No kidding…its one of the few opportunities left for average folks to make quick investments…which is how I paid off all my debts years ago. I was lucky enough to be in a company that took a hit…for three bad quarters in a row (but which was essentially solid and valuable as a potential purchase by a larger corp. The stock had crashed to 6$ a share…so I folded my 401 k into nothing but company shares…tripled my money in three months, pulled out and cleared my debt slate…which I’ve never let grow again. Been debt free (or within 500 of it at any given time) for ten years since.

      • Hadrian999

        the thing about the stock market is that the “value” of a stock isn’t tied to the health of a company, a stock can drop for any number of reasons even if the earnings of a company are growing. i remember a while back the value of a company dropped because an old news story was shown by yahoo and it panicked investors and the stock price dropped.

    • http://voxmagi-necessarywords.blogspot.com/ VoxMagi

      No kidding…its one of the few opportunities left for average folks to make quick investments…which is how I paid off all my debts years ago. I was lucky enough to be in a company that took a hit…for three bad quarters in a row (but which was essentially solid and valuable as a potential purchase by a larger corp. The stock had crashed to 6$ a share…so I folded my 401 k into nothing but company shares…tripled my money in three months, pulled out and cleared my debt slate…which I’ve never let grow again. Been debt free (or within 500 of it at any given time) for ten years since.

  • Hadrian999

    kind of a weak link between stock market losses and lives lost on the battlefield.
    value of stock can come back dead soldiers don’t come back from the dead, either way decisions have to be made based on facts and realistic projections not on emotional arguments or wishful thinking.
    usually bailing out of a stock as soon as it takes a hit is a bad idea though.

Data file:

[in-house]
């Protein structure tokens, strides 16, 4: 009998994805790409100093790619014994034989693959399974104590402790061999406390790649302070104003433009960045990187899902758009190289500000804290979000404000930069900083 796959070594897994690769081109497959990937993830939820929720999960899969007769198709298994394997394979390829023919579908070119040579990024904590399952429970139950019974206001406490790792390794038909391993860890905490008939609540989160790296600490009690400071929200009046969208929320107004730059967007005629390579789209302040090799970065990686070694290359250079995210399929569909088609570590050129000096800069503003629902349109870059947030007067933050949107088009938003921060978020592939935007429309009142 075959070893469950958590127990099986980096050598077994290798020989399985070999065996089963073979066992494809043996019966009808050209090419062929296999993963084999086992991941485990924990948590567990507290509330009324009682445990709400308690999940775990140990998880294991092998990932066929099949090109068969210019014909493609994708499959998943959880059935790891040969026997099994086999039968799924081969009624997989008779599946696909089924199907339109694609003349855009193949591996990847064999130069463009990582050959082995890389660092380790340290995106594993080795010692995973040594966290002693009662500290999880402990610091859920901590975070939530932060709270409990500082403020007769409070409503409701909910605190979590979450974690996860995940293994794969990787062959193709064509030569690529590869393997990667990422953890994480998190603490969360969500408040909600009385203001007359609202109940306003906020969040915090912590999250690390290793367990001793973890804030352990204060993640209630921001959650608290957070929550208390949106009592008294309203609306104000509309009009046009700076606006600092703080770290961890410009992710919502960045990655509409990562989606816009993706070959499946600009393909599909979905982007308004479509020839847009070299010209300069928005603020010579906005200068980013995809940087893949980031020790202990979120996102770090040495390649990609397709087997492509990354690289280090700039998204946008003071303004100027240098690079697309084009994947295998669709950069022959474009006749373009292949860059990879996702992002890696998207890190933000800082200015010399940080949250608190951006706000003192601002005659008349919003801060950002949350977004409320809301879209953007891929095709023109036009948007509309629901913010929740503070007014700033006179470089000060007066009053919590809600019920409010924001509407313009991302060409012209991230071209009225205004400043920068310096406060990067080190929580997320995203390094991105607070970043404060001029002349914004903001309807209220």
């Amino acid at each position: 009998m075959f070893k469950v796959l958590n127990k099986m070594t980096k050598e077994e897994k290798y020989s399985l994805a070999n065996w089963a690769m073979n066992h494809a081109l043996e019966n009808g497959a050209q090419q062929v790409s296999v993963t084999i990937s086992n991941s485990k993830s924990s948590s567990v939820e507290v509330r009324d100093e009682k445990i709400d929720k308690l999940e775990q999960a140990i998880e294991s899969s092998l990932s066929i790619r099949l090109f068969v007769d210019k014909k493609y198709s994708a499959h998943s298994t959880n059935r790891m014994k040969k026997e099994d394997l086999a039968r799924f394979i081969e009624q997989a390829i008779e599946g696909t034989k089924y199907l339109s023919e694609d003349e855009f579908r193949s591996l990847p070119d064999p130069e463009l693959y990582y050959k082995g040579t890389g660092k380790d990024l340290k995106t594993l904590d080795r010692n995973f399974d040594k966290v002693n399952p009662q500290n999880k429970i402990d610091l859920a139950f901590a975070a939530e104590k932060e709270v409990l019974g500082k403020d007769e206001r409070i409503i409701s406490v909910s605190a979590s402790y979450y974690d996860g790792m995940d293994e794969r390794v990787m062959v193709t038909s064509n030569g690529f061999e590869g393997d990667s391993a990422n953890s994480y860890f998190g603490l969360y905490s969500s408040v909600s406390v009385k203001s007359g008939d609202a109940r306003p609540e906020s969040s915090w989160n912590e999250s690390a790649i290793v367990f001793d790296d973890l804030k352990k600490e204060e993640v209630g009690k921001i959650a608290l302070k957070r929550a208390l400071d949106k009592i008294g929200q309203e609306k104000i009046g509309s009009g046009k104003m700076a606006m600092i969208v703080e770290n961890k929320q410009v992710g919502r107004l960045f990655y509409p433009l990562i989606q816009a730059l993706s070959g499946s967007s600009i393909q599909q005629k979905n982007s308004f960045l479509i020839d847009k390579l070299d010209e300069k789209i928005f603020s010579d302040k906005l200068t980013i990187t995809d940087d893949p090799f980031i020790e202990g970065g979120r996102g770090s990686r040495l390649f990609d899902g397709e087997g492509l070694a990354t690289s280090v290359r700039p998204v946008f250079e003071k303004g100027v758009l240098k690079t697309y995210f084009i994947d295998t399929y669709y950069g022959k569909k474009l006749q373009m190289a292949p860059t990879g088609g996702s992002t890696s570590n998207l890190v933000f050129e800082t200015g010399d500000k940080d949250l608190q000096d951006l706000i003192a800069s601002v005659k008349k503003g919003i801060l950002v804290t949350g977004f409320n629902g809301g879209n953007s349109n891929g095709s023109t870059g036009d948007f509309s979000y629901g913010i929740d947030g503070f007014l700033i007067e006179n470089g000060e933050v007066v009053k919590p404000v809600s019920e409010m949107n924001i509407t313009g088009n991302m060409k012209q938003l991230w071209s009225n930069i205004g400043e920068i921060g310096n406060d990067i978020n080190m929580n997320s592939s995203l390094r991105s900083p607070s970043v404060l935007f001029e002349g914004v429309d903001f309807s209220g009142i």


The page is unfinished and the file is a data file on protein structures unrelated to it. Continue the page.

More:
• Hadrian999

    kind of a weak link between stock market losses and lives lost on the battlefield.
    value of stock can come back dead soldiers don’t come back from the dead, either way decisions have to be made based on facts and realistic projections not on emotional arguments or wishful thinking.
    usually bailing out of a stock as soon as it takes a hit is a bad idea though.

  • http://hormeticminds.blogspot.com/ Chaorder Gradient

    speaking of people who dont know when to get out:

    http://www.youtube.com/watch?v=QN_kt97w7Wg&feature=player_embedded#!

  • http://hormeticminds.blogspot.com/ Chaorder Gradient

    speaking of people who dont know when to get out:

    http://www.youtube.com/watch?v=QN_kt97w7Wg&feature=player_embedded#!

  • Anonymous

    Interesting Mr. German but I call my War good training. The Beast trained me to kill. Imagine the tragedy of one of it’s Dogs running off the leash.

    Power to the People.

  • Redacted

    Interesting Mr. German but I call my War good training. The Beast trained me to kill. Imagine the tragedy of one of it’s Dogs running off the leash.

    Power to the People.

    I got the Red Star put to my flesh, so I would know what I stand for, for my entire life. If I should ever differ, I would have a constant reminder of my betrayal.

  • http://voxmagi-necessarywords.blogspot.com/ VoxMagi

    No kidding…its one of the few opportunities left for average folks to make quick investments…which is how I paid off all my debts years ago. I was lucky enough to be in a company that took a hit…for three bad quarters in a row (but which was essentially solid and valuable as a potential purchase by a larger corp. The stock had crashed to 6$ a share…so I folded my 401 k into nothing but company shares…tripled my money in three months, pulled out and cleared my debt slate…which I’ve never let grow again. Been debt free (or within 500 of it at any given time) for ten years since.

  • http://voxmagi-necessarywords.blogspot.com/ VoxMagi

    No kidding…its one of the few opportunities left for average folks to make quick investments…which is how I paid off all my debts years ago. I was lucky enough to be in a company that took a hit…for three bad quarters in a row (but which was essentially solid and valuable as a potential purchase by a larger corp. The stock had crashed to 6$ a share…so I folded my 401 k into nothing but company shares…tripled my money in three months, pulled out and cleared my debt slate…which I’ve never let grow again. Been debt free (or within 500 of it at any given time) for ten years since.

  • Hadrian999

    the thing about the stock market is that the “value” of a stock isn’t tied to the health of a company, a stock can drop for any number of reasons even if the earnings of a company are growing. i remember a while back the value of a company dropped because an old news story was shown by yahoo and it panicked investors and the stock price dropped.